FDA Issues Final Guidance on Medical Device Development Tools
September 5, 2017
On August 10, 2017, the U.S. Food and Drug Administration (FDA) issued its final guidance on the Medical Device Development Tools (MDDT) program. Per the final guidance, an MDDT is “a method, material, or measurement used to assess the effectiveness, safety, or performance of a medical device. An MDDT is scientifically validated and can be qualified for use in device evaluation and to support regulatory decision-making.” The program is voluntary and can be developed by any interested party.

3 Defined Categories of MDDTs:

  1. Clinical outcome assessment (COA) — measures a patient experience or function. A COA could include patient-reported, observer-reported, or clinician-reported rating scales or performance outcome measures, such as measures of gait speed or memory recall. These tools may be subjective parameters.
  2. Biomarker test (BT) — defined as a lab test or instrument used to measure a biologic processes or response to a treatment such as hormone levels. A BT may include tests used in diagnosis (including imaging and assays), patient selection, clinical study endpoints, or to predict or identify outcomes. These tools are generally objective measures.
  3. Nonclinical assessment model (NAM) — a nonclinical test method or computational model that measures or predicts device function or in vivo device performance. Examples include models that help reduce or replace animal testing. These may include assessments such as computational fatigue simulations or wear simulation protocols.

Qualification of an MDDT includes consideration of the specific “context of use” (COU). Context of use defines the boundaries of evidence and justification that supports the use of the MDDT. 

The COU Should Include 4 Key Components:

  • Device or product area being qualified (e.g., total hip implant)
  • Specific output/measure from the MDDT
  • Role in regulatory evaluation (e.g., performance data for 510k) 
  • Stage of development supported (e.g., design verification).

Qualification means that the MDDT is qualified for the specific context of use and can be relied on by industry for device evaluation and to support regulatory decision making by the Center for Devices and Radiological Health (CDRH). There is no need to reconfirm suitability after qualification assuming the context is appropriate.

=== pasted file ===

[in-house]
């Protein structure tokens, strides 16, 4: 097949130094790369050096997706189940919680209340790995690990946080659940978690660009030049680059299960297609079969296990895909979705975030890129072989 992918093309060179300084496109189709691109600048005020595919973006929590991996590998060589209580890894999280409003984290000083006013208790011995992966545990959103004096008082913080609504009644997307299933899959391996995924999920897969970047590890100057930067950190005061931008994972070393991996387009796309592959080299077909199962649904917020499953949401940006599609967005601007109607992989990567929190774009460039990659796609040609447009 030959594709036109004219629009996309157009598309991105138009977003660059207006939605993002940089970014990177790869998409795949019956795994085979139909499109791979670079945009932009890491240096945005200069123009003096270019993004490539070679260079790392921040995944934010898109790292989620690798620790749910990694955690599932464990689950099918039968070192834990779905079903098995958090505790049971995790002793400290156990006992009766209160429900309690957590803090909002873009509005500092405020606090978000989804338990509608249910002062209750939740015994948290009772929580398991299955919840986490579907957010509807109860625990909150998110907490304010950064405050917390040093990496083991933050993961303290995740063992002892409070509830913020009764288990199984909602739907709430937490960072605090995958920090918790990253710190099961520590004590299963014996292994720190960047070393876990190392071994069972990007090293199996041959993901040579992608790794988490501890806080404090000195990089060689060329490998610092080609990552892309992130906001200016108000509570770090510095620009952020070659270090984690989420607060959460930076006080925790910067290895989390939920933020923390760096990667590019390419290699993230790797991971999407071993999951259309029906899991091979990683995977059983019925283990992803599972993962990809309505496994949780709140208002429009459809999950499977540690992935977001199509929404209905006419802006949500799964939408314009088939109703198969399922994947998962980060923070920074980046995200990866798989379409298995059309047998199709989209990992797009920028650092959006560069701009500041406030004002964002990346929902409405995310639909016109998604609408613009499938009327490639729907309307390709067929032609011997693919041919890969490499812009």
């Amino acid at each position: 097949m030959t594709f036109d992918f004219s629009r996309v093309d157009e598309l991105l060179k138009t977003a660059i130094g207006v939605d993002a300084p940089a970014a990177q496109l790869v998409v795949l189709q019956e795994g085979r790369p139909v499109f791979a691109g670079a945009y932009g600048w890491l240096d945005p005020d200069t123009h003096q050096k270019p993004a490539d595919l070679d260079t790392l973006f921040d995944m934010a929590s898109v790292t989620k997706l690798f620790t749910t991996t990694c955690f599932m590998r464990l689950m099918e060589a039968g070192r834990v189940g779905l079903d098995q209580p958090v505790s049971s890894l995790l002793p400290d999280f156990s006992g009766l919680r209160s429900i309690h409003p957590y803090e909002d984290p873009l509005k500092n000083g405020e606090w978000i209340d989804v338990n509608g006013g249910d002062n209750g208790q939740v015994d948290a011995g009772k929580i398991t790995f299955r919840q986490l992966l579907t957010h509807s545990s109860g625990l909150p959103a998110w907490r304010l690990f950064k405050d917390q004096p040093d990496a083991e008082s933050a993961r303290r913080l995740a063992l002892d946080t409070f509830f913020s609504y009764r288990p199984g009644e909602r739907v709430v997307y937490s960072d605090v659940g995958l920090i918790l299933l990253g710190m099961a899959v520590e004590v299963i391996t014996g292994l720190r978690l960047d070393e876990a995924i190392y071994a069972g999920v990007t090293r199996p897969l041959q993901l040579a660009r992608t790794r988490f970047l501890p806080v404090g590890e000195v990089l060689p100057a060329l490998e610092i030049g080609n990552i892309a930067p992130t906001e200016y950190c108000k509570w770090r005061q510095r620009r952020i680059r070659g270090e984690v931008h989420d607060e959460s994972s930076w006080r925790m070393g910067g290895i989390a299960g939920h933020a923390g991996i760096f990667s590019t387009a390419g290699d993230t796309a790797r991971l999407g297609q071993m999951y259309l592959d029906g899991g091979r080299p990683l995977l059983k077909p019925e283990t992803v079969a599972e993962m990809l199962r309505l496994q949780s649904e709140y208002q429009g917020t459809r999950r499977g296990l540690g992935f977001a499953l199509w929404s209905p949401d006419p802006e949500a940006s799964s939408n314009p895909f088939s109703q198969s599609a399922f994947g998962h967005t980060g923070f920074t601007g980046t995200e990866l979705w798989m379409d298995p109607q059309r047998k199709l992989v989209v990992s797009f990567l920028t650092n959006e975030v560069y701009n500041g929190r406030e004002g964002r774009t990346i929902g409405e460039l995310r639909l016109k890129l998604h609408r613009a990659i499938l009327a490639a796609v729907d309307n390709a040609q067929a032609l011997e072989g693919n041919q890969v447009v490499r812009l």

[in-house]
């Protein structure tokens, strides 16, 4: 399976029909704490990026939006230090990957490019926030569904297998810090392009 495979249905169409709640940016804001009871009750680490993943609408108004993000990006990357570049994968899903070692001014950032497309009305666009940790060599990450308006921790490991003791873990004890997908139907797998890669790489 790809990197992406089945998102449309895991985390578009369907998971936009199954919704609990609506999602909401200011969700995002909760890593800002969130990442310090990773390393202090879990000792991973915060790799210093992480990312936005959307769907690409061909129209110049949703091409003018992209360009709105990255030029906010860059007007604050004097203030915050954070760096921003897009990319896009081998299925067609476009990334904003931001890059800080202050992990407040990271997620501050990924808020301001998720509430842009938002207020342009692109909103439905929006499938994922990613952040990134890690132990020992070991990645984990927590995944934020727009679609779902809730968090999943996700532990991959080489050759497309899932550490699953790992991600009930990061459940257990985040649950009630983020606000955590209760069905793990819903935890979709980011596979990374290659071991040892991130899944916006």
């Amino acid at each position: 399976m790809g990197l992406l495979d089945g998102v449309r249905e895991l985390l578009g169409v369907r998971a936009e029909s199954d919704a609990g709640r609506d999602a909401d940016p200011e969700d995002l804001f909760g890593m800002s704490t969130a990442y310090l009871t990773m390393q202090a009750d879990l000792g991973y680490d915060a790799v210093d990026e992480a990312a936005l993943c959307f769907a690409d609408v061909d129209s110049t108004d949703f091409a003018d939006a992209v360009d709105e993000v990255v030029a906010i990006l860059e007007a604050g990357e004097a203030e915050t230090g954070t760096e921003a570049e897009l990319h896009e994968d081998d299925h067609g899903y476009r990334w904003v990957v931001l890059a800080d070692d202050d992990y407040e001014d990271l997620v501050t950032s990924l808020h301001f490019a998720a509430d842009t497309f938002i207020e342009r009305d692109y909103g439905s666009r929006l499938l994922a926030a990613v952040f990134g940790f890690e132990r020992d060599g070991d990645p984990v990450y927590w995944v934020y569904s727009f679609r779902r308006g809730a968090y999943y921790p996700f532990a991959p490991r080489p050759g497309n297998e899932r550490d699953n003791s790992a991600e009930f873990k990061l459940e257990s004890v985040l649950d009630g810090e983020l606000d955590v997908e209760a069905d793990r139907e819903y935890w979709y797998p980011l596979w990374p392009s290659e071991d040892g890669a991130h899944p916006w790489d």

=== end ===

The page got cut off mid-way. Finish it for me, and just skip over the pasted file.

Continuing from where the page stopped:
CDRH Qualification Process

  • Proposal phase: determines suitability of MDDT for qualification through the program.Incubator phase (optional): enables CDRH to work with submitters to foster development of tools with potential for high impact to public health.
  • Prequalification phase (optional): includes feedback from CDRH on MDDT evidence generation.
  • Qualification phase: includes determination of qualification based on specific context of use.

In qualifying an MDDT, the FDA considers the description, context of use, public health impact, strength of evidence, and the advantages and disadvantages of the MDDT (within context of use). The FDA intends to make public information on qualified tools, context of use, summary of evidence, and the justification for the decision.

MDDT Benefits

An important intent of this voluntary, no-fee program is to accelerate effective, innovative medical devices getting to patients who would benefit from them. Currently many innovative, novel technologies lack standardized bench tests and study trial designs. Manufactures find themselves “reinventing the wheel” and having to demonstrate test validity multiple times between each submission. Having access to validated standards and qualification tools facilitates agreement on device design development, verification, and validation. Additionally, relying on a qualified MDDT means there is no need to reconfirm or requalify the test suitability.

Benefits for the device industry are clear, and include more predictable product evaluation and reduced regulatory risk as well as the likelihood of less costly preclinical and clinical studies. For patients, MDDTs translate into more rapid access to innovative medical devices.

How Exponent Can Help


Exponent’s scientists and engineers have extensive expertise across many medical device specialties and product sectors. Our staff applies scientific engineering protocols to characterize and evaluate the performance of biomaterials, biologic tissues, and medical devices throughout the development process.

Our well-equipped laboratories and computational modeling capabilities enable our team to assist clients in the development of an MMDT for their innovative product or in the utilization of established MDDTs as part of the product development design process.

AUTHORS